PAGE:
Many gTLDs are performing more poorly than expected and their registries want some money back from ICANN to compensate.
The Registries Stakeholder Group this week asked ICANN for a 75% credit on their quarterly fees, which they estimate would cost $16.875 million per year.
The money would come from leftover new gTLD application fee money, currently stashed in an ICANN war chest valued at nearly $100 million.
The RySG, in a letter to ICANN (pdf), also asked for $3 million from the fund to be used to pay for advertising the availability of new gTLDs.
“These measures combined would support ICANN’s mission to promote competition for the public interest and operational interoperability of the internet,” the proposal states.
Currently, all gTLDs on the 2012-round contract have to pay ICANN $25,000 per year, split into quarterly payments, in fixed fees.
Transaction volume over 50,000 transactions per year is taxed at $0.25 per add, renewal or transfer.
The RySG wants the $6,250 quarterly fee reduced by $4,687.50 for a year, with the possibility of the discount being renewed in subsequent years.
In its letter, it cites an example of 900 delegated gTLDs being affected, which would cost $16.875 million per year.
However, that’s only three quarters of the total number of new gTLDs in the root. That currently stands at over 1,200 string, so the actual cost would presumably be closer to £23 million.
Because the new gTLD program, with its $185,000 application fees, was never meant to turn a profit, the RySG thinks it’s fair that the excess money comes back to the companies that originally paid it.
The rationale for the discount is that many new gTLDs (not all, as the RySG is quick to point out) are struggling under poor sales volumes, meaning a 5,000-name TLD, of which there are many, is in effect costing the registry $5 per name per year in fixed ICANN fees.
But that rationale does not of course apply to all new gTLDs. There are currently almost 470 dot-brand gTLDs in the root, which have business models oriented on harder-to-quantify ROI rather than sales volumes and profits.
It’s not clear from the RySG letter whether the discount would apply to all gTLDs or only those with a straightforward old-school profit motive.
ICM Registry is to see its .xxx ICANN registry fees hugely reduced in contractual amendments approved by ICANN last week.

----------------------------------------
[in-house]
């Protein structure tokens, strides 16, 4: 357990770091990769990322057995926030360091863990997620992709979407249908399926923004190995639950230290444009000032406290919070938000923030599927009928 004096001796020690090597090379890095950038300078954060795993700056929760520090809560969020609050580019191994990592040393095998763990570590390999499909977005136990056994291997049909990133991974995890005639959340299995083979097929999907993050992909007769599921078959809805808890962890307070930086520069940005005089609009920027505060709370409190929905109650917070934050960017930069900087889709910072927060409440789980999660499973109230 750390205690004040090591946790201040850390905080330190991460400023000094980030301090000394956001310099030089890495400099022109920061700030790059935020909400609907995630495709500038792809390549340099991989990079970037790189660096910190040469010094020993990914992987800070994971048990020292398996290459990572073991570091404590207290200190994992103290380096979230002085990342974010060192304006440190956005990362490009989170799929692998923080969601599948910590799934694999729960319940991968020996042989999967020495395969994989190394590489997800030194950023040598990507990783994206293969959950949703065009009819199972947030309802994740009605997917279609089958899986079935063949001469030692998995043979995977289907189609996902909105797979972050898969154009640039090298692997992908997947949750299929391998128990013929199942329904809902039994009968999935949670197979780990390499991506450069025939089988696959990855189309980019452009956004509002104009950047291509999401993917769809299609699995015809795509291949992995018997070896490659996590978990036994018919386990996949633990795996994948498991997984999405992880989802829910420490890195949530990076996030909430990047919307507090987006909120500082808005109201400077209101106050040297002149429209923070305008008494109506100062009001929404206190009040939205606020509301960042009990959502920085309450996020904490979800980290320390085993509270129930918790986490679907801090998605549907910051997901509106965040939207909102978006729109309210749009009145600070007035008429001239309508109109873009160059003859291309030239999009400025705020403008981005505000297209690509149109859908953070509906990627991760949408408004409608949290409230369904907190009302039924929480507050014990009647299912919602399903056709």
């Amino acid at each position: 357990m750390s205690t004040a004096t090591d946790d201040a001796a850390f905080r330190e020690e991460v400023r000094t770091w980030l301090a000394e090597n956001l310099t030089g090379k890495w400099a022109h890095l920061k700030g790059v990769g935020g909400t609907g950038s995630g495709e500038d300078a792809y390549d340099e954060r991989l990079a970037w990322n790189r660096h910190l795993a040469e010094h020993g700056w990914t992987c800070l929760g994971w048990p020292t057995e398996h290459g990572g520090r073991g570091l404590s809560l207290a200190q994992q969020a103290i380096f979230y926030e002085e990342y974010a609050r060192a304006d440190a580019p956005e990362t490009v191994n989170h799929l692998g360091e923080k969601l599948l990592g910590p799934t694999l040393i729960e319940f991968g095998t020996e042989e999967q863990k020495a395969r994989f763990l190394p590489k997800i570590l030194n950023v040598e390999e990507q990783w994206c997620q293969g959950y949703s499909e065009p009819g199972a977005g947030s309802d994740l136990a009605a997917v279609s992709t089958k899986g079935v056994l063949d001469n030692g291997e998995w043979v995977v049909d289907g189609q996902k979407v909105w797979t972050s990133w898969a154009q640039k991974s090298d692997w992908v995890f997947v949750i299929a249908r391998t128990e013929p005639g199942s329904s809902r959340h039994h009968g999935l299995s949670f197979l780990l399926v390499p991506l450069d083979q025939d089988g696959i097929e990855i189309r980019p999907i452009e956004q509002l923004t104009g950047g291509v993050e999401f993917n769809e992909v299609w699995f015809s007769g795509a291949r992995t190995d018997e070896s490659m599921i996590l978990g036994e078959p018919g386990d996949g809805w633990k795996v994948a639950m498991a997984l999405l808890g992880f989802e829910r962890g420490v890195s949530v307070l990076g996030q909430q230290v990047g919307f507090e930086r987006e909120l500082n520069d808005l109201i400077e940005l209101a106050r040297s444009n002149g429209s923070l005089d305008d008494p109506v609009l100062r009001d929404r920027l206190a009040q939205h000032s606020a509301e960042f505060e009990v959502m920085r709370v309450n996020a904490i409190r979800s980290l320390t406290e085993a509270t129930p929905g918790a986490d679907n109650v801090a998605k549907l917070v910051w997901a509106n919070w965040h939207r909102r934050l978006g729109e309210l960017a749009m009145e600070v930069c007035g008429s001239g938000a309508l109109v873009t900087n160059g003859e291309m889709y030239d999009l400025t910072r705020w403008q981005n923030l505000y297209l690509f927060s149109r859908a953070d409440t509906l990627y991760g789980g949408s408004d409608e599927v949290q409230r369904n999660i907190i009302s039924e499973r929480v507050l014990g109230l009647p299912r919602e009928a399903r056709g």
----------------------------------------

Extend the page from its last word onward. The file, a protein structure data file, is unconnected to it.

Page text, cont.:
The changes also mean that .xxx will now become subject to the Uniform Rapid Suspension anti-cybersquatting mechanism, despite it being a pre-2012 gTLD.
.xxx becomes the latest pre-2012 gTLD to move to a contract more closely aligned with the standard Registry Agreement from the new gTLD program.
Under the complex new deal, its per-transaction fee could be reduced from $2 to $0.25 by mid-2018.
Its quarterly fixed fee will go up from $2,500 to $6,250.
ICM has also agreed to take on many aspects of the standard new gTLD Registry Agreement, the most controversial of which is the URS.
The domainer group the Internet Commerce Association was fiercely critical of this addition to the contract, as it has been when URS was brought to .jobs, .travel, .cat, .pro and .mobi.
ICA is largely concerned that URS will also be pushed upon Verisign’s .net, which is up for contract renewal this year, and eventually .com.
ICM Registry has negotiated lower ICANN transaction fees as part of a broad amendment to its Registry Agreement that also includes new trademark protection measures.
The company’s uniquely high $2 per-transaction fee could be reduced to the industry standard $0.25 by mid-2018.
As part of the renegotiated contract, ICM has also agreed to impose the Uniform Rapid Suspension policy on its registrants.
URS is the faster, cheaper version of UDRP that allows trademark owners to have domain names suspended in more clear-cut cases of cybersquatting.
The $2 fee was demanded by ICANN when ICM first signed its RA in 2011.
At the time, ICANN said the higher fee, which had doubled from a 2010 draft of the contract, was to “account for anticipated risks and compliance activities”.
The organization seemed to have bought into the fears that .xxx would lead to widespread misuse — something that has noticeably failed to materialize — and was expecting higher legal costs as a result.
The companion TLDs .adult, .porn and .sex, all also managed by ICM, only pay $0.25 per transaction.
The overall effects on registrants, ICANN and ICM will likely be relatively trivial.
With .xxx holding at roughly 170,000 domains and a minimal amount of inter-registrar transfer activity, ICM seems to be paying ICANN under $400,000 a year in transaction fees at the moment.
Its registry fee is usually $62, though a substantial number of domains have been sold at lower promotional pricing, so the cost to registrants is not likely to change a great deal.
The reduction to $0.25 would have to be carried out in stages, with the earliest coming this quarter, and be reliant on ICM keeping a clean sheet with regards contract compliance.
Under the deal, ICM has agreed to adopt many of the provisions of the standard Registry Agreement for 2012-round gTLDs.
One of those is the URS, which may cause consternation among domainers fearful that the rights protection mechanism may one day also find its way into the .com registry contract.
ICM has also agreed to implement its existing policies on, for example, child abuse material prevention, into the contract as Public Interest Commitments.
The RA amendment is currently open for public comment at ICANN.